dedekind at infradead.org
Thu Jul 16 06:23:01 EDT 2009
On Wed, 2009-07-15 at 12:07 +0200, Jelle Martijn Kok wrote:
> I just pull a piece of your reply to the front as this best describes my
> need for the (automatic) resizing.
> > create a special temporary throw-away volume, write stuff there, then
> re-name it to an existing one.
I actually meant you could create a new ioctl which would do this
1. check if there are enough PEBs for a temporary volume
2. create a throw-away volume which is invisible for users
3. write your data there
4. when all data are there, re-name the old volume to the
new one and kill the old volume
You would need to implement some locking to make writers to other
UBI volumes wait for atomic upgrade to finish. Indeed, because it
takes PEBs, other writers may find no PEBs, and they should be
blocked for some time.
The drawback would be that with this you do not have guarantee your
atomic upgrade succeeds, because you cannot be sure you have enough
empty PEBs, because you did not reserve them.
> I create a "temporary throw-away volume" with the following command:
> 'ubimkvol /dev/ubi0 -n 2 -N "temp" -t static -s 2MiB'
> However for this to succeed I would need to have 17 available PEBs. I
> would only ever need those during the upgrade, so during the rest of the
> time I could not (easily) use these PEBs.
Right. But on the other hand, consider a situation when you need to make
an upgrade, but there are no PEBs because you did not reserve them. Is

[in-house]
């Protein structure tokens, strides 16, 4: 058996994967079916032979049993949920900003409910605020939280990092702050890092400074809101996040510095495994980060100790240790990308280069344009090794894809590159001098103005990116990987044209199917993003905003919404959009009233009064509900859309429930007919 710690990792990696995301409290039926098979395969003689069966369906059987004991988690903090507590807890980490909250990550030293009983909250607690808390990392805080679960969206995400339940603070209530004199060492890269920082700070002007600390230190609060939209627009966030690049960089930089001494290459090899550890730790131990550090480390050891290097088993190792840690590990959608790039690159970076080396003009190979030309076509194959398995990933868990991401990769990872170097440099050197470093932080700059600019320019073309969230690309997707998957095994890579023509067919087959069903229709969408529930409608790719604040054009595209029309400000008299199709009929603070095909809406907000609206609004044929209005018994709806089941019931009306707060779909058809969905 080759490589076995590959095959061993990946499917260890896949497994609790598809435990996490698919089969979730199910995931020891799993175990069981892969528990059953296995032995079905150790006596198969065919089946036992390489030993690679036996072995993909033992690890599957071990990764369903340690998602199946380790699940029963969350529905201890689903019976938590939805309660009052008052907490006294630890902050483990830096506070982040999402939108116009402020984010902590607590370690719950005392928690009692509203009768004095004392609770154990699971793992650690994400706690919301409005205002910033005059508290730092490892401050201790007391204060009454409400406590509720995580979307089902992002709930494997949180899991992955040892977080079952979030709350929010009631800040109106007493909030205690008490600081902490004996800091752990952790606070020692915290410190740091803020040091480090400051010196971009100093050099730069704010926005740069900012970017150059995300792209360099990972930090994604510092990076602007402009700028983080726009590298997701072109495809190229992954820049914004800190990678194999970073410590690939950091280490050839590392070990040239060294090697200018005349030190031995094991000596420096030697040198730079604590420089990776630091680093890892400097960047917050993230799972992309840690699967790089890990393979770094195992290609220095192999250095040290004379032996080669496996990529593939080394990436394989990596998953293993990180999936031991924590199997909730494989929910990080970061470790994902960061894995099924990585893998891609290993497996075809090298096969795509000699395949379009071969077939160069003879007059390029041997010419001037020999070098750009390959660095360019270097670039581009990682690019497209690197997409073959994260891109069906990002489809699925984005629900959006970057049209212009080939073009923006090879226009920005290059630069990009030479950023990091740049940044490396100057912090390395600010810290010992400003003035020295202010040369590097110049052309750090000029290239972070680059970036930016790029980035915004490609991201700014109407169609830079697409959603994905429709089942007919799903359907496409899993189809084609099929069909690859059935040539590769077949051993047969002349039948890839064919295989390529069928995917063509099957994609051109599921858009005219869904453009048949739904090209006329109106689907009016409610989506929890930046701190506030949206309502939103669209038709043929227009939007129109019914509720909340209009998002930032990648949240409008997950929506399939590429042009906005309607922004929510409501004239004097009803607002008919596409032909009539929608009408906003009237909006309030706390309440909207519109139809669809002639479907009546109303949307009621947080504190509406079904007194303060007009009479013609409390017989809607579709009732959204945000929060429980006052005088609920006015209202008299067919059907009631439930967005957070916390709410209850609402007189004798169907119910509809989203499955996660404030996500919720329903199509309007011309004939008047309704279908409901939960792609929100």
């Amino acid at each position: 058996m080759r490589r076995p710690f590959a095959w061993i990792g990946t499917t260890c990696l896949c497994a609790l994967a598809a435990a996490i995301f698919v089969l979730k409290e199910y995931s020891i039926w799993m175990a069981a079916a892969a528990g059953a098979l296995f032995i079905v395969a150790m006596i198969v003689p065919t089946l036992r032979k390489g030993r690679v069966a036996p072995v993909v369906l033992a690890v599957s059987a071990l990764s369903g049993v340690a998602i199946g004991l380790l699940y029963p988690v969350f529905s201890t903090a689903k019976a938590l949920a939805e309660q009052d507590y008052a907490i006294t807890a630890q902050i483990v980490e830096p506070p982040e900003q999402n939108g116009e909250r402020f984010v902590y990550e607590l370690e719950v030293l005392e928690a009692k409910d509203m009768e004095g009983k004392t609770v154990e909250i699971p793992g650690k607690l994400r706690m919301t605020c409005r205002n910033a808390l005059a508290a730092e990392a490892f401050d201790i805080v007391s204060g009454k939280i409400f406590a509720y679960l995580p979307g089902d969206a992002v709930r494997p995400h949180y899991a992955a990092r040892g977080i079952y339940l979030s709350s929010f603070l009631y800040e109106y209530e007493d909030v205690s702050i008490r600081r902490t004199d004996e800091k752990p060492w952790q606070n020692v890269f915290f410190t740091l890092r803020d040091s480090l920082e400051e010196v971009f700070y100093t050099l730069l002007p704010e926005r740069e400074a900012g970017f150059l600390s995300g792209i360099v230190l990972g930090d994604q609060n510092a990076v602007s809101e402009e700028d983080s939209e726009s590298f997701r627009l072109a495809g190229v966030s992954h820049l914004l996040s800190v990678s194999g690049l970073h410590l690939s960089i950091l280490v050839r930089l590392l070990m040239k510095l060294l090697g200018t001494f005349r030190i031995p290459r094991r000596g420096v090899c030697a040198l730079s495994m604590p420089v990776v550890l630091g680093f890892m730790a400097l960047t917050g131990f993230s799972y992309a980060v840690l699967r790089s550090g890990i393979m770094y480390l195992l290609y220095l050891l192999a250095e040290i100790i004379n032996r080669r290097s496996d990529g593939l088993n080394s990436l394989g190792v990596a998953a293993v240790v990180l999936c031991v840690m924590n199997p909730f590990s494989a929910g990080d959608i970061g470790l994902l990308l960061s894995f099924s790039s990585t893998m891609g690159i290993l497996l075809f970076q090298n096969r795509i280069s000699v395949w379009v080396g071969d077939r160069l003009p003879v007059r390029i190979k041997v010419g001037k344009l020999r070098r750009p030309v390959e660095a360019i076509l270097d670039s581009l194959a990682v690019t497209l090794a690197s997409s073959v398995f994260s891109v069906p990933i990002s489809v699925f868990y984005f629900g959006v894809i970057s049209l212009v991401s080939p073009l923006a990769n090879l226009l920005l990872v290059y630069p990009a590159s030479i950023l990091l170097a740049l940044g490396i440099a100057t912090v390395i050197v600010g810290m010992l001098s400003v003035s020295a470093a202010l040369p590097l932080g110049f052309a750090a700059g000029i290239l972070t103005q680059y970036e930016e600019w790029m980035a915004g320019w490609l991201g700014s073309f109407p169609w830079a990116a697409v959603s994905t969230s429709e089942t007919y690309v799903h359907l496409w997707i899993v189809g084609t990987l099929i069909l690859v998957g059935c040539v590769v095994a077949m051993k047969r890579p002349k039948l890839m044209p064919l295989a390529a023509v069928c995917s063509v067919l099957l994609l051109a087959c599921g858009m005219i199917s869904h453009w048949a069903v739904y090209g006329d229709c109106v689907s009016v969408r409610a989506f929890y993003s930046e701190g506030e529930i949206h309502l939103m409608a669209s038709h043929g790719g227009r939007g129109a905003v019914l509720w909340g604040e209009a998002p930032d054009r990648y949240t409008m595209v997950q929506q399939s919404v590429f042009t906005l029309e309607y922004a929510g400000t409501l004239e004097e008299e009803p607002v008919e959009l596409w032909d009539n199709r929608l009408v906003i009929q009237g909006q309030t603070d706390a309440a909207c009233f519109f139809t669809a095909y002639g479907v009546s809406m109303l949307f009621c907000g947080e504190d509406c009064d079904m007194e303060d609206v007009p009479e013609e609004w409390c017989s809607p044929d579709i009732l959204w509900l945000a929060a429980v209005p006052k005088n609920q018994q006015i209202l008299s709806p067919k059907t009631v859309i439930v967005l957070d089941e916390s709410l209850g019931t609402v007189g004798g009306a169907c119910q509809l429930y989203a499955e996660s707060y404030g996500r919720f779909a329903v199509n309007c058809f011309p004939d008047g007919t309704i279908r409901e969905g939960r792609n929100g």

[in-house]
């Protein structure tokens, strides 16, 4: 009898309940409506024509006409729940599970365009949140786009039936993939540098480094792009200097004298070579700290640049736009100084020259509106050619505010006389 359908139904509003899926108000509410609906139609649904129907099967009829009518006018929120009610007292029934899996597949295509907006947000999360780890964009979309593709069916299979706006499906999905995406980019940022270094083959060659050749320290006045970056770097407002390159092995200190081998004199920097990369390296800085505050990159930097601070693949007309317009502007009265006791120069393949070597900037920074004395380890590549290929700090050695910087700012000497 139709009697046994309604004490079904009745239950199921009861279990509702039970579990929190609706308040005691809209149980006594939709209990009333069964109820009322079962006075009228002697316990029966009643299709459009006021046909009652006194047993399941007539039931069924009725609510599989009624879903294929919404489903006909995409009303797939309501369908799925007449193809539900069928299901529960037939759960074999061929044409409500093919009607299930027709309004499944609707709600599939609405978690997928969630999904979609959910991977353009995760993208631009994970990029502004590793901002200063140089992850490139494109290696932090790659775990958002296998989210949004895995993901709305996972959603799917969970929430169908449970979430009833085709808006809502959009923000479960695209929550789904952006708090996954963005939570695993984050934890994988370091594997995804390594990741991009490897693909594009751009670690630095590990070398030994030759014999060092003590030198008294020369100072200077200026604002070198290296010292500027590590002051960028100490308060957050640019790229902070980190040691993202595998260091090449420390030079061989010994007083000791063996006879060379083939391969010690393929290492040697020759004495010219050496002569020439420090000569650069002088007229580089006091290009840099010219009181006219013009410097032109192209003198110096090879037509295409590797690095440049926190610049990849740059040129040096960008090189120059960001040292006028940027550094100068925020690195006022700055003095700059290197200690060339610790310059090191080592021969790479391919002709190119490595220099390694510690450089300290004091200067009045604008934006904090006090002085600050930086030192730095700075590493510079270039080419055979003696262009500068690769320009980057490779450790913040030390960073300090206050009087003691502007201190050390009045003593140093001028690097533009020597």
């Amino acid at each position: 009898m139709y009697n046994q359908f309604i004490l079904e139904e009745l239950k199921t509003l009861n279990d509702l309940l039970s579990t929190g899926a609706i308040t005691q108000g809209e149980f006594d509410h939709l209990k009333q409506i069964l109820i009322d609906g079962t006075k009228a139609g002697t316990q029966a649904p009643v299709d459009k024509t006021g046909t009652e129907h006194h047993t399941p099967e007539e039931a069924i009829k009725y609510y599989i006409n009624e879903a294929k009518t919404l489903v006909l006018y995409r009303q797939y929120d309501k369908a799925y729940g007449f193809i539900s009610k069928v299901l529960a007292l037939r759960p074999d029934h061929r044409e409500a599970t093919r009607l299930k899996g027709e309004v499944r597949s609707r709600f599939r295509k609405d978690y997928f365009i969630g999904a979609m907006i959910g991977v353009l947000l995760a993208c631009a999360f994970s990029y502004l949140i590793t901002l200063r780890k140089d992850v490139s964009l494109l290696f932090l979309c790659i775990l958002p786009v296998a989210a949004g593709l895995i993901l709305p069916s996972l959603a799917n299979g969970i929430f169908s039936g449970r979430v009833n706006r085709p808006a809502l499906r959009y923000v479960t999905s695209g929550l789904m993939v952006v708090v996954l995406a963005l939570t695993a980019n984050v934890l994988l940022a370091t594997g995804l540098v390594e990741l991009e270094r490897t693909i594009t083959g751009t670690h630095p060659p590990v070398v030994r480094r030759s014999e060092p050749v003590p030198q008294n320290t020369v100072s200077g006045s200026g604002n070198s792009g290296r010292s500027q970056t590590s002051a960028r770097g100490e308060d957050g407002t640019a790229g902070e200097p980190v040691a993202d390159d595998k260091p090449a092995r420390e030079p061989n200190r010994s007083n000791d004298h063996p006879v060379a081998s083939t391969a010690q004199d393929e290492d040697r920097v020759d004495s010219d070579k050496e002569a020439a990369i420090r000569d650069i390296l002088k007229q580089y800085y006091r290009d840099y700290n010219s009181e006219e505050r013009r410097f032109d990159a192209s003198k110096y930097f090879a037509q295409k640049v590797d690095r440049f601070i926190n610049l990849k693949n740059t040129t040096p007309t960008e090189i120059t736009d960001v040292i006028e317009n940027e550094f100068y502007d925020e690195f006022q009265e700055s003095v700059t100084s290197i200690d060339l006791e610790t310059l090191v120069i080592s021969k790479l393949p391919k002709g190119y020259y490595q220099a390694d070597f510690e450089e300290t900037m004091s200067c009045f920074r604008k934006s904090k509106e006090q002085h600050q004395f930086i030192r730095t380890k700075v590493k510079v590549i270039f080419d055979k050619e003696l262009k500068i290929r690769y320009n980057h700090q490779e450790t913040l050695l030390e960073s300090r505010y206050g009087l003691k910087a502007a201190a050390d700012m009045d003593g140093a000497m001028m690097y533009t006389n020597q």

it better :-) ?
> > But what exactly would you like to have? Would you like to have UBI
> > volumes with no size at all - unbounded / unlimited? Or you would like
> > to have UBI volumes with size, but larger than the amount of available
> > PEBs?
> Ultimately all volumes would be able to access all available PEBs. So
> all UBI volumes mention the same amount of available PEBs (and not more
> than the total amount).
> However an application might thus not assume that all data is truly
> available. (see below)
> I do realize that UBI itself is not a filesystem, and UBIFS might have
> other requirements and expectations of UBI. (as you mention "UBI
> guarantees that all LEBs may be written to at the same time").
> This is the same as your own machine does, assuming you are using a
> "correct" operating system ;-). In my case I have several mounted NFS
> partitions, which actually also "lie" about their available space. But I
> also do not trust the of total amount of available space in the ram
> drives (tempfs / udev etc...) as this is much more than the amount of
> RAM in my machine.
Probably... Not sure this is possible with the existing code base, but
you could try to come up with some patches :-)
But in the world with no guarantees, you never have any guarantee that
you can write something or can upgrade something. Not sure I realize the
beauty of this approach.
> > So your boot-loader understands UBI?
> Yes, I could sent it to you (in due time) as a code snippet. The code
> itself always needs to be tailored a bit for nice integration into a
> The UBI loader uses currently around 800 bytes (ARM9) excluding the
> crc32 code (which contains a large table) and the nand code (which is
> boorloader specific). This code could still made somewhat smaller if
> your remove some things, or much smaller if you do not use "ubi volume
> names" but "ubi volume ids" directly. But it might grow if I'll add a
> cached scan table (I currently scan the whole MTD twice).
BTW, it would be nice if the boot-loader passed scanning info to
the kernel UBI somehow, so that we avoided double-scanning.
Artem Bityutskiy (Битюцкий Артём)
More information about the linux-mtd